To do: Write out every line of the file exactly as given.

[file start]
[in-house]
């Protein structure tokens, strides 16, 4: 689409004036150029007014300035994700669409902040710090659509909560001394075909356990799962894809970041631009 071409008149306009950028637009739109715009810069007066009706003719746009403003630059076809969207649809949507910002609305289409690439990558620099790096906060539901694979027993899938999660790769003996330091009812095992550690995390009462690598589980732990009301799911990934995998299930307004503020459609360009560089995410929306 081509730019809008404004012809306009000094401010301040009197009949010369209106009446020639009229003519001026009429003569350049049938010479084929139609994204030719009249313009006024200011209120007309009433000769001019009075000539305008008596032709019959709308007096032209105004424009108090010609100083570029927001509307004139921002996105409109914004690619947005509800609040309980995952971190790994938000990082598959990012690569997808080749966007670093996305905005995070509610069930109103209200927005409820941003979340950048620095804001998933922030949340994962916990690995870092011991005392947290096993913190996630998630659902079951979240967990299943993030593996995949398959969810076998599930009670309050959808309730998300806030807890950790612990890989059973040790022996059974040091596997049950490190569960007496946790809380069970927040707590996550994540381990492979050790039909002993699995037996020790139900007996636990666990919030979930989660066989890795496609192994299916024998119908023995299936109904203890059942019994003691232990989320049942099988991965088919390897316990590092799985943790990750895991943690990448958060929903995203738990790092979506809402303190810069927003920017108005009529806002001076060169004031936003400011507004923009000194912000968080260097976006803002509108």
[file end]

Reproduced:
[in-house]
């Protein structure tokens, strides 16, 4: 689409004036150029007014300035994700669409902040710090659509909560001394075909356990799962894809970041631009 071409008149306009950028637009739109715009810069007066009706003719746009403003630059076809969207649809949507910002609305289409690439990558620099790096906060539901694979027993899938999660790769003996330091009812095992550690995390009462690598589980732990009301799911990934995998299930307004503020459609360009560089995410929306 081509730019809008404004012809306009000094401010301040009197009949010369209106009446020639009229003519001026009429003569350049049938010479084929139609994204030719009249313009006024200011209120007309009433000769001019009075000539305008008596032709019959709308007096032209105004424009108090010609100083570029927001509307004139921002996105409109914004690619947005509800609040309980995952971190790994938000990082598959990012690569997808080749966007670093996305905005995070509610069930109103209200927005409820941003979340950048620095804001998933922030949340994962916990690995870092011991005392947290096993913190996630998630659902079951979240967990299943993030593996995949398959969810076998599930009670309050959808309730998300806030807890950790612990890989059973040790022996059974040091596997049950490190569960007496946790809380069970927040707590996550994540381990492979050790039909002993699995037996020790139900007996636990666990919030979930989660066989890795496609192994299916024998119908023995299936109904203890059942019994003691232990989320049942099988991965088919390897316990590092799985943790990750895991943690990448958060929903995203738990790092979506809402303190810069927003920017108005009529806002001076060169004031936003400011507004923009000194912000968080260097976006803002509108």